Lake Lanier Fishing Report – March 2008
Lanier: Level: 17.7 feet below full pool. Ramps at Tidwell, Shoal Creek, Charleston and Clarks Bridge are open. A rise of 1 foot will open East Bank, Van Pugh, Little Hall and Big Creek. Temp: 48-51 degrees. Clarity: Clear.
Spotted Bass: Fair, and getting better, according to guide Ryan Coleman. “The spotted bass have started to make the move to the banks. There have been a good many resident fish up shallow all winter, but the rest of the fish are starting to make the move. I have been fishing out deep when it’s cloudy, and up shallow when it’s sunny. The fish are starting to get on the boat docks with the sun, and they’re still holding on the bottom when it’s overcast. Jerkbaits and jigs around the docks along with a finesse worm rigged on a 3/16-oz. Spotsticker jig head are working best on docks that are still in the water. Early in the morning, look for some good schools of fish holding in the ditches. Work these fish from 10 to 25 feet or water with a 1/2-oz. Sworming Hornet Fish Head Spin in white or albino. Rig the Fish Head with a Zoom Super Fluke Jr. or small plastic swimbait on 12-lb. fluorocarbon line. As the month rolls on, look for the water temps to get in the mid 50s, and the fish to get on the big swimbait bite. Try a 6- or 7-inch Triple Trout swimbait in the middle of the warm pockets and secondary points. The staging fish will eat the big swimbait this time of year,” Ryan said.
Largemouths: Good on the south end. Ryan said to fish a Pointer Minnow jerkbait or small crankbait in the backs of the stained-water pockets in 3 to 8 feet of water. “Be persistent, and make repeated casts to get these fish to eat. If the water temps get close to 60 later in the month, the spinnerbait bite should start to pick up strong. The largemouth bite is good on the north end, too, according to tournament angler Billy Boothe. “We’re about two weeks away from the largemouth bite busting wide open. The bigger females are staging up on secondary points and brush waiting to move shallow. For the first part of the month, start out with a 7/16-oz. green-pumpkin/orange TABU jig with a twin-tail trailer worked along secondary points and brush in 6 to 10 feet of water up the rivers and creeks. If the jig doesn’t produce, work the same areas with a crayfish Mann’s 15 Plus. In the afternoon burn a gold-and-black Yozuri Rattlin Vibe over flats and in the back of pockets. Be sure to use a rod with a soft tip. A lot of these fish will just slap at the bait and won’t hook up well. On warm sunny days, work docks with a watermelon Reaction Innovations Flirt Worm rigged on a light 1/8-oz. Bite Me jig head or a Pointer 100 (jerkbait) fished with a lot of pauses under the floats. Most of these fish will be suspended, but they will be good ones. Toward the middle of the month there will be a major push shallow gearing up for the spawn. Target isolated cover in the backs of pockets with a pearl Mann’s 1 Minus or a green-pumpkin Senko. Look for a mixture of sand and rock in the 2- to 5-foot depth range.”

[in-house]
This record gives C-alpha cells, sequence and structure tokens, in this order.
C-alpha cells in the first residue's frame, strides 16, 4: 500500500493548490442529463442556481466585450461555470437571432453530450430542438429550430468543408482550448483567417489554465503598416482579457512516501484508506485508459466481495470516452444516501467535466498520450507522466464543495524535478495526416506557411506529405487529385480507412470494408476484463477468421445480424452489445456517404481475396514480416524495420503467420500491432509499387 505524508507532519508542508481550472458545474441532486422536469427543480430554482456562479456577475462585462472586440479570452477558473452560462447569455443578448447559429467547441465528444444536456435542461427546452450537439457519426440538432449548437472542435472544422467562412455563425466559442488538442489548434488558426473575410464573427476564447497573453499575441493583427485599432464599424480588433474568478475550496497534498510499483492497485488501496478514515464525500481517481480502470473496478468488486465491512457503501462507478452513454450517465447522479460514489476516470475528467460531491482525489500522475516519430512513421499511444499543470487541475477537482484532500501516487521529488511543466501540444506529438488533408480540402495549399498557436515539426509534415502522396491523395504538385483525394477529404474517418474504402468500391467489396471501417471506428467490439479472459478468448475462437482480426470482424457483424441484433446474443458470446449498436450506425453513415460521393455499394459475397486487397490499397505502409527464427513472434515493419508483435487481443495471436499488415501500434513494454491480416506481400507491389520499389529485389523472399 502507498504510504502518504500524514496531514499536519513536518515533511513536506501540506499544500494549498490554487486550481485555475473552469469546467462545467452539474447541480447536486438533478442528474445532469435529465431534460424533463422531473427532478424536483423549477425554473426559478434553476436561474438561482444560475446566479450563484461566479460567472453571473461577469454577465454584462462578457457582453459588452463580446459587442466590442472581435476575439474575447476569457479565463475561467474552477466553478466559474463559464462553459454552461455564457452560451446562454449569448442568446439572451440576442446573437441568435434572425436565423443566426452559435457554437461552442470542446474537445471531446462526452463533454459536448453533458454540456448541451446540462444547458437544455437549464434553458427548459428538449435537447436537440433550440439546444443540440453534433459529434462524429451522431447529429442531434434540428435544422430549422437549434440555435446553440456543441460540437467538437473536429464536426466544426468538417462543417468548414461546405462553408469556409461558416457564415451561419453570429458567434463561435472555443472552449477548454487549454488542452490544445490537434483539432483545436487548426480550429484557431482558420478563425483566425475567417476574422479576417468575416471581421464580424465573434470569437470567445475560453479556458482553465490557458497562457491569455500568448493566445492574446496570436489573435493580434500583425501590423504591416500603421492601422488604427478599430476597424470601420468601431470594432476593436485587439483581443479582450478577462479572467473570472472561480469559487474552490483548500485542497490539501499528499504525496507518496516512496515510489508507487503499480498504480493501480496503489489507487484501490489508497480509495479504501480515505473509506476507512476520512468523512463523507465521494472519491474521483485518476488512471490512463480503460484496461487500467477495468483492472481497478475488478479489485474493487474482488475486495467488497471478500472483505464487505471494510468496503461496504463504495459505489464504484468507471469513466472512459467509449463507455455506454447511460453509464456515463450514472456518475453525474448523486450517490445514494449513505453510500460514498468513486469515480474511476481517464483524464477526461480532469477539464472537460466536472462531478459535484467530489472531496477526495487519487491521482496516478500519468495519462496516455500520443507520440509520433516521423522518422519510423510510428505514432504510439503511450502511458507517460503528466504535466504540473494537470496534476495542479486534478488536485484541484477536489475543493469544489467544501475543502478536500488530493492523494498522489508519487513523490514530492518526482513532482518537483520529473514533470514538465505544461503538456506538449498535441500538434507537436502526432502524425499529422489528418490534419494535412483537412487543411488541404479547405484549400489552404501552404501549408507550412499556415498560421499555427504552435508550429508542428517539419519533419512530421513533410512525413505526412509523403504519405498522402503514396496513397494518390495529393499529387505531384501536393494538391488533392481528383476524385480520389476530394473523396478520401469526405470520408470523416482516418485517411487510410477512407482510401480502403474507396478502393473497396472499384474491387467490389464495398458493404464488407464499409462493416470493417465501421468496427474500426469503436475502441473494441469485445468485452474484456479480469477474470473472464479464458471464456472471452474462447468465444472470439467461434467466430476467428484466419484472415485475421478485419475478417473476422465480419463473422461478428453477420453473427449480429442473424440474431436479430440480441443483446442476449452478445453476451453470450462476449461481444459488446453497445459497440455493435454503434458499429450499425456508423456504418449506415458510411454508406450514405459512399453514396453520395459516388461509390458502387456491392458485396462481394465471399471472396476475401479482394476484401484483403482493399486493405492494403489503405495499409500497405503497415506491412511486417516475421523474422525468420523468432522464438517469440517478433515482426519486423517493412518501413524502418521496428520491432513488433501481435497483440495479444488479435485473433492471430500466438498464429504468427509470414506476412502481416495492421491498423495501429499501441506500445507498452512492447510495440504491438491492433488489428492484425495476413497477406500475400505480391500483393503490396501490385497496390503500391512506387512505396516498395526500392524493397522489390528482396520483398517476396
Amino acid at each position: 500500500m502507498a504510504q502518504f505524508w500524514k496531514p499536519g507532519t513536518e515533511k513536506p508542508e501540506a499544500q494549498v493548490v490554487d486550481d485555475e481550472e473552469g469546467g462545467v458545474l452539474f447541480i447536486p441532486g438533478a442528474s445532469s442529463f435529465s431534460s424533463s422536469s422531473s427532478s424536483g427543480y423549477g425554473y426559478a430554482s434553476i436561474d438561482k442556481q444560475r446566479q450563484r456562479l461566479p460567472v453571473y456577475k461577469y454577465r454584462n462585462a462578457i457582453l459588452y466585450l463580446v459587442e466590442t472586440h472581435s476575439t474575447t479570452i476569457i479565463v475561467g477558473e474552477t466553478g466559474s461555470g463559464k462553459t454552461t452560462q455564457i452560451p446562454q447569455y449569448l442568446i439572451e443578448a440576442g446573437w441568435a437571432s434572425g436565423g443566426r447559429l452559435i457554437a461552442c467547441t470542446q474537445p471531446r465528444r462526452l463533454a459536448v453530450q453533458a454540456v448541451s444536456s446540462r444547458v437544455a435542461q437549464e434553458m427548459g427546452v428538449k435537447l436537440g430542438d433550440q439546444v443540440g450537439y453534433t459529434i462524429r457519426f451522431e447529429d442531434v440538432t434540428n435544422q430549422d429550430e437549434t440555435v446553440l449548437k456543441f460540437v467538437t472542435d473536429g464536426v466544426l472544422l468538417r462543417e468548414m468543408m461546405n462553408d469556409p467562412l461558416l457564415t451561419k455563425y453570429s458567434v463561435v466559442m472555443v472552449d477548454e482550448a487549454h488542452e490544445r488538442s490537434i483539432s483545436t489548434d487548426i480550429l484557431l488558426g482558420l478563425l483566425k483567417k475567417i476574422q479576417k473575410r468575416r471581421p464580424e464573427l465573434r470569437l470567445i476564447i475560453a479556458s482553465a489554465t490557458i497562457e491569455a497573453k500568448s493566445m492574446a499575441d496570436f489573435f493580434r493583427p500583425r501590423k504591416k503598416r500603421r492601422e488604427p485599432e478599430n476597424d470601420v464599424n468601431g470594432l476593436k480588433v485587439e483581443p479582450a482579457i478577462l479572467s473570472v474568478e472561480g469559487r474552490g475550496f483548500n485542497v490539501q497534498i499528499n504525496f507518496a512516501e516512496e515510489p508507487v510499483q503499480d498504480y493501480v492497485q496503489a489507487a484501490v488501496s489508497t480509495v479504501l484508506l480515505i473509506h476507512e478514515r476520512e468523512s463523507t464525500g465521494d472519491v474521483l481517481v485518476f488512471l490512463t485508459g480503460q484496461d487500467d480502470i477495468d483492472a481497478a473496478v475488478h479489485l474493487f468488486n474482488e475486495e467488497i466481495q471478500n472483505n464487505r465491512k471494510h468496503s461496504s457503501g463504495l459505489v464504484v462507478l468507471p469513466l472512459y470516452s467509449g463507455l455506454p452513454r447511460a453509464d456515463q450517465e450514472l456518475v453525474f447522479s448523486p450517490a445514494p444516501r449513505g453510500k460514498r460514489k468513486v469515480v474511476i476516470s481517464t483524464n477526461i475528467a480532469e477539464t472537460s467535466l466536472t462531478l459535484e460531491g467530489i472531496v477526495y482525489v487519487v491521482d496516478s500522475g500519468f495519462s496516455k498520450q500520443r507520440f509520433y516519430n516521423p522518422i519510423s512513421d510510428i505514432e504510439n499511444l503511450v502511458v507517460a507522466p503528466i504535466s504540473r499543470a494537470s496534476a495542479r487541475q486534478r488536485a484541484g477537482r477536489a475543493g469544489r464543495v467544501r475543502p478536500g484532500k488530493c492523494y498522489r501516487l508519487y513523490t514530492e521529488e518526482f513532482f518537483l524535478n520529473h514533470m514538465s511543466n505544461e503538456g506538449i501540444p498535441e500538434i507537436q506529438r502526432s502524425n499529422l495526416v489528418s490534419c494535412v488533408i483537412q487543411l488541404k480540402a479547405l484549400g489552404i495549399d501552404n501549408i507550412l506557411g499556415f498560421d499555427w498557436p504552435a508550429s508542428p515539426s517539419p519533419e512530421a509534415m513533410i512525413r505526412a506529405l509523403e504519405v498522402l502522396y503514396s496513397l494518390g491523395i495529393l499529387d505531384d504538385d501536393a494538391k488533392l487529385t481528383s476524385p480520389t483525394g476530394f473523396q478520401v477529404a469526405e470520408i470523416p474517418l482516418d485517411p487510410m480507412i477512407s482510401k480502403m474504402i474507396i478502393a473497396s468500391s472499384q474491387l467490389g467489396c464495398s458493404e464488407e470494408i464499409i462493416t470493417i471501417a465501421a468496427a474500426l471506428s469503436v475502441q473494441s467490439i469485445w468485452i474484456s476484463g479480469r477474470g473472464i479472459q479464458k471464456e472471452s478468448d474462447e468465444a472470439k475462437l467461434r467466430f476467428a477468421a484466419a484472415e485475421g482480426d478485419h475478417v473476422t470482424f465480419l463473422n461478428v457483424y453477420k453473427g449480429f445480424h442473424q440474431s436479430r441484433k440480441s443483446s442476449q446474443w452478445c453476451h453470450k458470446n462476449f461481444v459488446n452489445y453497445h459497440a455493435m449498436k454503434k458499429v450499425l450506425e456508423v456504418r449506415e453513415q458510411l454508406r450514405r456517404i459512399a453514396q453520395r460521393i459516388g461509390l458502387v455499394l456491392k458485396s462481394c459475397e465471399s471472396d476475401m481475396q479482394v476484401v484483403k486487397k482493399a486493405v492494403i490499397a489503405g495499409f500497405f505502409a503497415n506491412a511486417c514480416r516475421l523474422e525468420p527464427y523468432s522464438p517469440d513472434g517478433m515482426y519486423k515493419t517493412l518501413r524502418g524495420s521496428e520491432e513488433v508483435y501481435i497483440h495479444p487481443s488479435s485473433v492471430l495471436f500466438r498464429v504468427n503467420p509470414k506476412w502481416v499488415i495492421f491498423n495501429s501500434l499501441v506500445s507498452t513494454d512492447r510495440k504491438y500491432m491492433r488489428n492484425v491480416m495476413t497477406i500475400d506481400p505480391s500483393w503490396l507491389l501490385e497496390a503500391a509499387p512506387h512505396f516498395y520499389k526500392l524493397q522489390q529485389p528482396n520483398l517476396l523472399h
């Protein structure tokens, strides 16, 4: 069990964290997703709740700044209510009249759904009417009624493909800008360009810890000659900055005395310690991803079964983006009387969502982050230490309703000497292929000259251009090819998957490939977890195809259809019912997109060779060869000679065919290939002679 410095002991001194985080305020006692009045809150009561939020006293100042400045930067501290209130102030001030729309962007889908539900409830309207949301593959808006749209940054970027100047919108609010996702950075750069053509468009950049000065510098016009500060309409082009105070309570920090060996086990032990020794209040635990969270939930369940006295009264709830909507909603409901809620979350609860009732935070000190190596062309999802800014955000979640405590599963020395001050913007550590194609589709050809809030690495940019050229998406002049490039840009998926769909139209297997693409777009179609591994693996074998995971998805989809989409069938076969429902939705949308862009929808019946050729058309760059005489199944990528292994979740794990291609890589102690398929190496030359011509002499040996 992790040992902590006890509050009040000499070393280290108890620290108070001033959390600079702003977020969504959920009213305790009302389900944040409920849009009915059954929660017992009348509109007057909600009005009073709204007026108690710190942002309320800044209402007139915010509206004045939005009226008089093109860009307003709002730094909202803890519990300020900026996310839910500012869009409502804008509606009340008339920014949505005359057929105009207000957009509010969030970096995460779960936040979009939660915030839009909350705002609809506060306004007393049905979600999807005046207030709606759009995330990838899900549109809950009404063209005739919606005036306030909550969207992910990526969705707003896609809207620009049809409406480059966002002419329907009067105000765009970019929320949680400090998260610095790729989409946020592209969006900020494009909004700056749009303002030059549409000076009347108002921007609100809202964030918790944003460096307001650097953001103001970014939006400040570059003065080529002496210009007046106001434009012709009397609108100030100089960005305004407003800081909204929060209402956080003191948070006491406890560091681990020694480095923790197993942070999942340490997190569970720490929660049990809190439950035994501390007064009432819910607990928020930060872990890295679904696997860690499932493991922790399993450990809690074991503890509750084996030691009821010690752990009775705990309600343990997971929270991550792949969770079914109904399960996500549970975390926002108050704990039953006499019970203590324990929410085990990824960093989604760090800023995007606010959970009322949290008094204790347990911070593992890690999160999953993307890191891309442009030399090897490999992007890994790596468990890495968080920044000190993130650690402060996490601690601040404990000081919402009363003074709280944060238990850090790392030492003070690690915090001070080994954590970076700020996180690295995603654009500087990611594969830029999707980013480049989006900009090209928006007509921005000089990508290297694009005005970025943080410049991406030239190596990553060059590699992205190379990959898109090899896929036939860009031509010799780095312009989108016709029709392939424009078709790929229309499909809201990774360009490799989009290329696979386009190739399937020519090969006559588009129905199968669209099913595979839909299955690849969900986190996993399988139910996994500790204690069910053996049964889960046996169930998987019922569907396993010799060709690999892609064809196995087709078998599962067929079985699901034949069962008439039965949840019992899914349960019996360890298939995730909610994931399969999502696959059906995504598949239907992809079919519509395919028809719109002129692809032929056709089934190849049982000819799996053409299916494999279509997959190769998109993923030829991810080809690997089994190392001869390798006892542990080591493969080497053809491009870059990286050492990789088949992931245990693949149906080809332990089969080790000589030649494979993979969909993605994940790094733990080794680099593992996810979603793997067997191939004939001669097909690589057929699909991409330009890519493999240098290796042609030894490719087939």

Stripers: Good. Guide Greg Robinson said, “As we move into March and the surface temps increase to the low to mid 50s, look for the umbrella rig to come back into play. But for now the best bite is coming on small bucktails or lead-head jigs with a fluke. Cast to the points where the birds are working or where you see the fish rolling. Most of this action is happening on the south end of the lake. Trout, shad and herring are working on flatlines and planers at daybreak and dusk, but the downline bite is the most consistent. The stripers have been shallow early, and then look for them over a 20- to 50-foot bottom in the backs of the creeks. Fish your downlines close to the bottom. Reports of a 40-pounder and also a SBCC tournament winning 34-lb. striper were caught in the Flat Creek and Balus Creek areas last week,” Greg said. Mike Maddalena from Big Fish On Striper Guide Service reports quality fish being caught in the backs of the lower-end creeks. “Pull live trout, gizzard shad or herring on planer boards and flat lines in 1 to 15 feet of water. Also, casting a 1/2-oz. bucktail or lead-head jig with a fluke trailer will get you some quality fish. With the recent rains, expect the backs of the creeks to be blown out, and you should concentrate on the mud line and move to mid-creek points and flats with the same pattern. As we move into March, expect the shallow patterns to firm up even more, and expect the northern end of the lake to pick up steam,” Mike said.
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